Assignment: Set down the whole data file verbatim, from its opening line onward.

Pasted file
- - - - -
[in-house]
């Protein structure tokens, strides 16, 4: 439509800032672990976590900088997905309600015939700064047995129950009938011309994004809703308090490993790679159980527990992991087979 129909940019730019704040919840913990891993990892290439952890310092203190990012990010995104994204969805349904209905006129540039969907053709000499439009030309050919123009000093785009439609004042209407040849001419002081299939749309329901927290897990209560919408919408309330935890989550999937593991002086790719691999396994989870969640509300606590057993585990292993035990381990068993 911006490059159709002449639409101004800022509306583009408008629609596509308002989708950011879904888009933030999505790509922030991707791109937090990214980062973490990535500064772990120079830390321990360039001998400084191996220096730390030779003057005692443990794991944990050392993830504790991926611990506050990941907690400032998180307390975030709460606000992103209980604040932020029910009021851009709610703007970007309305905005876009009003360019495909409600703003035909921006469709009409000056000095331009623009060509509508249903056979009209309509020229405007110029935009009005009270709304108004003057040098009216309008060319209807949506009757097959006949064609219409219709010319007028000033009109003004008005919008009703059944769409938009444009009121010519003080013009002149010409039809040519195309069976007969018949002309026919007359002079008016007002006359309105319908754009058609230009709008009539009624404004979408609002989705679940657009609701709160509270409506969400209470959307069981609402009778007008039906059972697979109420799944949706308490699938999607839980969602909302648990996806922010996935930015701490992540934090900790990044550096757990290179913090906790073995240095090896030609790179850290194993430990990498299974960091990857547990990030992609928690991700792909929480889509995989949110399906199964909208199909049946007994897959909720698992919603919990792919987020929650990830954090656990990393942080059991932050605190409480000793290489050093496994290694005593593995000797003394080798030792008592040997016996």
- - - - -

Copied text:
[in-house]
């Protein structure tokens, strides 16, 4: 439509800032672990976590900088997905309600015939700064047995129950009938011309994004809703308090490993790679159980527990992991087979 129909940019730019704040919840913990891993990892290439952890310092203190990012990010995104994204969805349904209905006129540039969907053709000499439009030309050919123009000093785009439609004042209407040849001419002081299939749309329901927290897990209560919408919408309330935890989550999937593991002086790719691999396994989870969640509300606590057993585990292993035990381990068993 911006490059159709002449639409101004800022509306583009408008629609596509308002989708950011879904888009933030999505790509922030991707791109937090990214980062973490990535500064772990120079830390321990360039001998400084191996220096730390030779003057005692443990794991944990050392993830504790991926611990506050990941907690400032998180307390975030709460606000992103209980604040932020029910009021851009709610703007970007309305905005876009009003360019495909409600703003035909921006469709009409000056000095331009623009060509509508249903056979009209309509020229405007110029935009009005009270709304108004003057040098009216309008060319209807949506009757097959006949064609219409219709010319007028000033009109003004008005919008009703059944769409938009444009009121010519003080013009002149010409039809040519195309069976007969018949002309026919007359002079008016007002006359309105319908754009058609230009709008009539009624404004979408609002989705679940657009609701709160509270409506969400209470959307069981609402009778007008039906059972697979109420799944949706308490699938999607839980969602909302648990996806922010996935930015701490992540934090900790990044550096757990290179913090906790073995240095090896030609790179850290194993430990990498299974960091990857547990990030992609928690991700792909929480889509995989949110399906199964909208199909049946007994897959909720698992919603919990792919987020929650990830954090656990990393942080059991932050605190409480000793290489050093496994290694005593593995000797003394080798030792008592040997016996």